In September 2001, Bruno deployed to Bosnia, where his role was to liaise between Bosnia-Herzegovina’s armed forces and NATO stabilization forces. “In Bosnia, I lived in a village, not on a Canadian base. So I had the chance to live day-by-day among the people we were going to help. If I wanted supper, I did what everyone else did and went grocery shopping, not to the military camp kitchen to eat. This created a certain closeness with people and a feeling of mutual respect with the local population.”

From 2004 to 2005, he was deployed to the United Nations Organization Mission in the Democratic Republic of the Congo. As chief of staff of Sector 2 in the eastern part of the country, he supported the UN’s military operations.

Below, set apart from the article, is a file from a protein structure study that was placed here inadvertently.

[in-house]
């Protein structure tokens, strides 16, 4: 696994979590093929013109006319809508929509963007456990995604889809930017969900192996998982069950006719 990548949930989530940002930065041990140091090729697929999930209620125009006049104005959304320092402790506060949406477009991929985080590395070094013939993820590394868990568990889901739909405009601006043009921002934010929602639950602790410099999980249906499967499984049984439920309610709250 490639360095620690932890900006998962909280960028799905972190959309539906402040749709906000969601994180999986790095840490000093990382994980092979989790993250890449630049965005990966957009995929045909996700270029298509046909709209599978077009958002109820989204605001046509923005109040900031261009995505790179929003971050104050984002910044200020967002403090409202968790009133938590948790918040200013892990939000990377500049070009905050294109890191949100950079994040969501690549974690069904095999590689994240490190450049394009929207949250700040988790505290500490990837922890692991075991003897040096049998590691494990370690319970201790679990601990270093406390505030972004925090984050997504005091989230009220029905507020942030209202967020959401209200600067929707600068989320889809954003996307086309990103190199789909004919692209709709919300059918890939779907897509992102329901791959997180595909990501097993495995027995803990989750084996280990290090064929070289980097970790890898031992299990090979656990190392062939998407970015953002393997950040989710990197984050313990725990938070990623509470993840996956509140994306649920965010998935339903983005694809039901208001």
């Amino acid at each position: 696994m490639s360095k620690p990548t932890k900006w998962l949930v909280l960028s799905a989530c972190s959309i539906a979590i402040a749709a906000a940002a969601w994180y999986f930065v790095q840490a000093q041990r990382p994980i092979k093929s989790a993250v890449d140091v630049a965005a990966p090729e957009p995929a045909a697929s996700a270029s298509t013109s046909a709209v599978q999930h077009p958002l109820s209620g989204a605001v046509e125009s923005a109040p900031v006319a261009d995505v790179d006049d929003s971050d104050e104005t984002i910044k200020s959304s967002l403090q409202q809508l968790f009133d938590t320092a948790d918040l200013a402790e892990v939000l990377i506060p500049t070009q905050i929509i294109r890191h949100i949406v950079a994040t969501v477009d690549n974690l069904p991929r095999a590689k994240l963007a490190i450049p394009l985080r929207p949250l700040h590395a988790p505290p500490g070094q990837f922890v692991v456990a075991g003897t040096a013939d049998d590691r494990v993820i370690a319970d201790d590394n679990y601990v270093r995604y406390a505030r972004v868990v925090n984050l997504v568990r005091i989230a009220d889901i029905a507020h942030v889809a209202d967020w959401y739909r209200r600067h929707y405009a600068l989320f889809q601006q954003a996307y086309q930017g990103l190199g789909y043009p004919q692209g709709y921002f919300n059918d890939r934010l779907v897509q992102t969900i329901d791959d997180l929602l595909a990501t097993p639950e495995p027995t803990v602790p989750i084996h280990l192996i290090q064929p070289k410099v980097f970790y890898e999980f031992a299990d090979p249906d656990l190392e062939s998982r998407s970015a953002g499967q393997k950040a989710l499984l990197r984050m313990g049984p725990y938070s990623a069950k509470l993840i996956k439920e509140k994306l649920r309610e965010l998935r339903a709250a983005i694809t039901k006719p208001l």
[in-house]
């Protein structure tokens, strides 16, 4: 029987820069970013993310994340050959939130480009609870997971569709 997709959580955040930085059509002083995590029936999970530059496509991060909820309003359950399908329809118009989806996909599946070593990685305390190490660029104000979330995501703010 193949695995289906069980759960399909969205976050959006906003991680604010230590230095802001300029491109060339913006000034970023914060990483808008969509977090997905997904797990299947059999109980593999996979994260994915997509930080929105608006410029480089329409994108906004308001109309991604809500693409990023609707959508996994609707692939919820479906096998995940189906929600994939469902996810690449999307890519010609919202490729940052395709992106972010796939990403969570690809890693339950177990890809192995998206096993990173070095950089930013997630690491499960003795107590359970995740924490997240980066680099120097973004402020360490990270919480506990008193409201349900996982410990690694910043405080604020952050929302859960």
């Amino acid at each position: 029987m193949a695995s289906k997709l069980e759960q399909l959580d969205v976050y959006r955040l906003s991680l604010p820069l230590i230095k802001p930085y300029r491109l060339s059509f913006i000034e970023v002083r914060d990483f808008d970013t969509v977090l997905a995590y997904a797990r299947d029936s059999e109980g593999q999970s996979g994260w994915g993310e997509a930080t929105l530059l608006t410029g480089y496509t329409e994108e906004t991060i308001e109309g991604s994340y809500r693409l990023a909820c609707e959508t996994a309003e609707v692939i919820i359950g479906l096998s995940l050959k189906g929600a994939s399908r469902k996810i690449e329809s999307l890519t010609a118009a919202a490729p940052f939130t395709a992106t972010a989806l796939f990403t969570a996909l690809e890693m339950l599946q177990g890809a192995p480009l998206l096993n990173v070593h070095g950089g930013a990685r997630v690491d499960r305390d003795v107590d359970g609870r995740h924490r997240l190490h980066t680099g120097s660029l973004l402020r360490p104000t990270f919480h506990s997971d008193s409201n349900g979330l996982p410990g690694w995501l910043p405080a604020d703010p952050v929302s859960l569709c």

Bruno served in Afghanistan from 2008 to 2009, where he mentored the Afghan National Police in the southern part of the country.

After returning to Canada in 2009, he was commanding officer of the Royal Highland Regiment, also called the Black Watch, until 2013. For the next four years, he commanded the 2 Canadian Ranger Patrol Group. He then returned to command the Black Watch until he retired in 2020. “My body could no longer keep up,” he says with a smile. He still keeps in touch with international military personnel with whom he has worked over the years.

Bruno Plourde in Black Watch tartan at the Groesbeek Canadian War Cemetery and Memorial, 2023.

Transition challenges

Upon release, Bruno was recruited to work at Maison Bieler, an organization that provided affordable, permanent housing for Veterans of the Second World War and Korean War. There, he noted the limitations of transition services offered to Veterans.